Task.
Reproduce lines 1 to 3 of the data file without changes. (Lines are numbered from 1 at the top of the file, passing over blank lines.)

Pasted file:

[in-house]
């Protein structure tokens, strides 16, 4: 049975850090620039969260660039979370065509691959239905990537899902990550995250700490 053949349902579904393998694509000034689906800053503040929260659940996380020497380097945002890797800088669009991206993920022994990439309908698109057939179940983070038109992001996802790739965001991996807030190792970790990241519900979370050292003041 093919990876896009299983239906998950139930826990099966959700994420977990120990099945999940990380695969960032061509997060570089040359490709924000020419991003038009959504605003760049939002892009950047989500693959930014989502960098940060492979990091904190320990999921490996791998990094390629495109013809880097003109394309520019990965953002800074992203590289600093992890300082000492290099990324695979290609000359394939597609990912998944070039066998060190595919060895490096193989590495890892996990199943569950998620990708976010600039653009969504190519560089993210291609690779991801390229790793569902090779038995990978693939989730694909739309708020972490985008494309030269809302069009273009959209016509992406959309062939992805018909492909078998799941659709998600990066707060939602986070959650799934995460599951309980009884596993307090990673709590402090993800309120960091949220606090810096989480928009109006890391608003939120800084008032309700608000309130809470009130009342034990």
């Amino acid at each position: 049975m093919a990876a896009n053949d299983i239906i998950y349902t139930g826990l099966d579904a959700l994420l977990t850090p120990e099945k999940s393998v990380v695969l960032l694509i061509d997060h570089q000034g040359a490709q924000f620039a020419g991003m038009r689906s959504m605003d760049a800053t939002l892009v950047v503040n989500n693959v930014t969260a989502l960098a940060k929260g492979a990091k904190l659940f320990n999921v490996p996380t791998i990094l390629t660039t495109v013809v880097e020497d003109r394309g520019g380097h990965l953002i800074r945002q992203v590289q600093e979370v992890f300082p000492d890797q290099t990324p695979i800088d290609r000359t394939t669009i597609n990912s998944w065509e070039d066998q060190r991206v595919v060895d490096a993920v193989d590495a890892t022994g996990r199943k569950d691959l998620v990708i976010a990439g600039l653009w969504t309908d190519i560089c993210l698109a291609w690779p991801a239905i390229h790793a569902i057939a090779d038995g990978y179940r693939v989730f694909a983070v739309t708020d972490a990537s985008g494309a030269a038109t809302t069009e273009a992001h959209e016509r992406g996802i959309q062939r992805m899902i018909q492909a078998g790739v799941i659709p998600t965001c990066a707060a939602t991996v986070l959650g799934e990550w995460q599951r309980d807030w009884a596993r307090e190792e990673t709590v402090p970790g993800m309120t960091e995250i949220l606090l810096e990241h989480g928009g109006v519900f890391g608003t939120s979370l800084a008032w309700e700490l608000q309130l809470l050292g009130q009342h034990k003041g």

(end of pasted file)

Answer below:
[in-house]
């Protein structure tokens, strides 16, 4: 049975850090620039969260660039979370065509691959239905990537899902990550995250700490 053949349902579904393998694509000034689906800053503040929260659940996380020497380097945002890797800088669009991206993920022994990439309908698109057939179940983070038109992001996802790739965001991996807030190792970790990241519900979370050292003041 093919990876896009299983239906998950139930826990099966959700994420977990120990099945999940990380695969960032061509997060570089040359490709924000020419991003038009959504605003760049939002892009950047989500693959930014989502960098940060492979990091904190320990999921490996791998990094390629495109013809880097003109394309520019990965953002800074992203590289600093992890300082000492290099990324695979290609000359394939597609990912998944070039066998060190595919060895490096193989590495890892996990199943569950998620990708976010600039653009969504190519560089993210291609690779991801390229790793569902090779038995990978693939989730694909739309708020972490985008494309030269809302069009273009959209016509992406959309062939992805018909492909078998799941659709998600990066707060939602986070959650799934995460599951309980009884596993307090990673709590402090993800309120960091949220606090810096989480928009109006890391608003939120800084008032309700608000309130809470009130009342034990």
């Amino acid at each position: 049975m093919a990876a896009n053949d299983i239906i998950y349902t139930g826990l099966d579904a959700l994420l977990t850090p120990e099945k999940s393998v990380v695969l960032l694509i061509d997060h570089q000034g040359a490709q924000f620039a020419g991003m038009r689906s959504m605003d760049a800053t939002l892009v950047v503040n989500n693959v930014t969260a989502l960098a940060k929260g492979a990091k904190l659940f320990n999921v490996p996380t791998i990094l390629t660039t495109v013809v880097e020497d003109r394309g520019g380097h990965l953002i800074r945002q992203v590289q600093e979370v992890f300082p000492d890797q290099t990324p695979i800088d290609r000359t394939t669009i597609n990912s998944w065509e070039d066998q060190r991206v595919v060895d490096a993920v193989d590495a890892t022994g996990r199943k569950d691959l998620v990708i976010a990439g600039l653009w969504t309908d190519i560089c993210l698109a291609w690779p991801a239905i390229h790793a569902i057939a090779d038995g990978y179940r693939v989730f694909a983070v739309t708020d972490a990537s985008g494309a030269a038109t809302t069009e273009a992001h959209e016509r992406g996802i959309q062939r992805m899902i018909q492909a078998g790739v799941i659709p998600t965001c990066a707060a939602t991996v986070l959650g799934e990550w995460q599951r309980d807030w009884a596993r307090e190792e990673t709590v402090p970790g993800m309120t960091e995250i949220l606090l810096e990241h989480g928009g109006v519900f890391g608003t939120s979370l800084a008032w309700e700490l608000q309130l809470l050292g009130q009342h034990k003041g």